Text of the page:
Approximate Voltage Drop in a Transformer and Voltage regulation of a Transformer

Electronics & ElectricalElectronDigital Electronics

Approximate Voltage Drop in a Transformer

The figure shows the approximate equivalent circuit of a practical transformer referred to secondary side.

At no-load i.e. with I2= 0, the secondary terminal voltage is,

$$\mathrm{V_{2}=KV_{1} .....(1)}$$

When an inductive load of power factor cosφ2 (lagging) is connected across the secondary winding of the transformer, the secondary winding carries a current I2 and hence the voltage drops occur in $(R_{2} + K^2R_{1})$ and $(X_{2} + K^2X_{1})$. As a result, the secondary voltage drops from KV1 to V2 across the load terminals.

By applying KVL to the circuit, we get,

$$\mathrm{V_{2}=KV_{1}-I_{2}[(R_{2} + K^2R_{1})+J(X_{2} + K^2X_{1})]}$$

$$\mathrm{⇒ V_{2}=KV_{1}-I_{2}(R_{02} +jX_{02}) = KV_{1}-I_{2}Z_{02}}$$

Therefore, the drop in secondary voltage is,

$$\mathrm{ KV_{1}-V_{2}=I_{2}Z_{02} .....(2)}$$

Now, referring the phasor diagram, it is clear that the drop in the secondary voltage is $AC = I_{2}Z_{02}$, which can be determined as follows

With O as centre and OC as radius, an arc OA is cutting and produced at M, then,

$$\mathrm{AC=AM \approx AN}$$

Now, from B, draw BD which is perpendicular to OA, draw CN which is perpendicular to OM and draw BL which is parallel to OM. Therefore, the approximate drop in the secondary voltage is given by,

$$\mathrm{Approximate\:drop\:in\:secondary\:voltage= AN = AD+DN}$$

$$\mathrm{\therefore \:BL = DN}$$

$$\mathrm{\because \:AN = AD + BL}$$

$$\mathrm{⇒ AN = I_{2}R_{02}\:cos\:\varphi _{2}\: + I_{2}X_{02}\:sin\:\varphi _{2} ....(3)}$$

The eqn. (3) gives the approximate drop in secondary voltage for the load of lagging power factor.

For a load of leading power factor, the approximate voltage drop of the transformer is given by,

$$\mathrm{Approximate\:voltage\:drop\:=I_{2}R_{02}\:cos\:\varphi _{2}\:-\:I_{2}X_{02}\:sin\:\varphi _{2} ....(4)}$$>

Also, if the circuit of the transformer being referred to primary side, then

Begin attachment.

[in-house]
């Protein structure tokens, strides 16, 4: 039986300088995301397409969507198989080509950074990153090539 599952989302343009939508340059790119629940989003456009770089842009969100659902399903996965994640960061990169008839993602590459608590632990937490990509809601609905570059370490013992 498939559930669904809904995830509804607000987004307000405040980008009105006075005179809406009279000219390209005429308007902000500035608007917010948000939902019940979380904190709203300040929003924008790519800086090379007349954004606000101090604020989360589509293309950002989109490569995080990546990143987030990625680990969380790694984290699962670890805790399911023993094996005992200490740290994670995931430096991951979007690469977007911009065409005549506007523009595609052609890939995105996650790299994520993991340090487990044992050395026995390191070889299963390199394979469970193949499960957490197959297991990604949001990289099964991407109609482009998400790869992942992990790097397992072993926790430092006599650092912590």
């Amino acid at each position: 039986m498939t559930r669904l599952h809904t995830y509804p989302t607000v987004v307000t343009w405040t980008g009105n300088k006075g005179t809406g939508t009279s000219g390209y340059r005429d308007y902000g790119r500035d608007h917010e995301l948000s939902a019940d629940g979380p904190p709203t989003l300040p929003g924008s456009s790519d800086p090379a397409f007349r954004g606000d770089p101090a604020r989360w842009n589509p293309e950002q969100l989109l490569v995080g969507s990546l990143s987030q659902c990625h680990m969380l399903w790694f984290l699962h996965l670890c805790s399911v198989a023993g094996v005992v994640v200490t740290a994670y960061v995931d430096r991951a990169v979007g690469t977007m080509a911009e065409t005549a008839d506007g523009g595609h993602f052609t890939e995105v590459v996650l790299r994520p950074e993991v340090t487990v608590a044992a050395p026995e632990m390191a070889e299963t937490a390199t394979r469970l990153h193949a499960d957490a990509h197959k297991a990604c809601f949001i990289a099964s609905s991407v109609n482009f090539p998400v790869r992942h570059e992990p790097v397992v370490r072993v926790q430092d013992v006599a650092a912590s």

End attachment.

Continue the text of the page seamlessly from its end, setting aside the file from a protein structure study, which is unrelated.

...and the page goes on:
$$\mathrm{Approximate\:voltage\:drop\:= I_{1}R_{01}\:cos\:\varphi_{1}\:±\:I_{1}X_{01}\:sin\:\varphi _{1} ....(5) }$$

Since, the difference between the value of primary power factor (cos φ1) and the secondary power (cos φ2) is very small. Therefore, the eqn. (5) can also be written as

$$\mathrm{Approximate\:voltage\:drop\:=\:I_{1}R_{01}\:cos\:\varphi _{2}\: ±\:I_{1}X_{01}\:sin\:\varphi _{2} ....(6)}$$

Here, the positive sign is used for a load having lagging power and the negative sign for the load of leading power factor.

Voltage Regulation of Transformer

The voltage regulation of a transformer is defined as the arithmetic difference between the no-load secondary terminal voltage (V2NL) and full-load secondary terminal voltage (V2FL) expressed as a percentage of full-load (rated) secondary terminal voltage at a given power factor with a constant value of primary voltage for both no-load and full-load i.e.

$$\mathrm{Voltage\:regulation\:= \frac{V_{2NL}\:-\:V_{2FL}}{V_{2FL}}\:*100 ..... (7) }$$

From the eqn. (2), the no-load secondary terminal voltage is

$$V_{2NL} = KV_{1}$$

Therefore, the voltage drop in the transformer from no-load to full load is given by,

$$\mathrm{V_{2NL}\:-\:V_{2FL}\:=\: I_{2}R_{02}\:cos\:\varphi _{2}\:±\:I_{2}X_{02}\:sin\:\varphi _{2} .....(8)}$$

Where, the positive sign is used for lagging power factor load whereas the negative sign for load having leading power factor.

$$\mathrm{\therefore\:Voltage\:regulation\:=\:\frac{I_{2}R_{02}\:cos\:\varphi_{2}\:±\:I_{2}X_{02}\:sin\:\varphi _{2}}{V_{2FL}} ......(9)}$$

The voltage regulation is the measure of performance of the transformer. For an ideal transformer the voltage regulation is zero. For the better operation of the transformer, the voltage regulation should be as small as possible.

For a transformer the limits of variation in the voltage being specified in terms of voltage regulation. For example, the variation in the terminal voltage of the transformer used in public supply system must not exceed ± 5%.

Condition for Zero Voltage Regulation

Consider an inductive load is connected across the transformer, then the voltage regulation of the transformer is

$$\mathrm{\therefore\:Voltage\:regulation\:=\:\frac{I_{2}R_{02}\:cos\:\varphi _{2}\:+\:I_{2}X_{02}\:sin\:\varphi _{2}}{V_{2FL}} ..... (9)}$$

From this expression, it can be seen that the voltage regulation will be zero when the numerator is zero i.e.

$$\mathrm{I_{2}R_{02}\:cos\:\varphi _{2}\:+\:I_{2}X_{02}\:sin\:\varphi_{2}= 0}$$

$$\mathrm{⇒\:tan\:\varphi_{2}\:=\:-\frac{R_{02}}{X_{02}}}$$

$$\mathrm{⇒\:\varphi_{2}\:=\:-tan^-1(\frac{R_{02}}{X_{02}}) .....(10)}$$

Here, the negative indicates that zero voltage regulation occurs when the load is capacitive, i.e., having leading power factor.

raja
Updated on 12-Aug-2021 08:09:33

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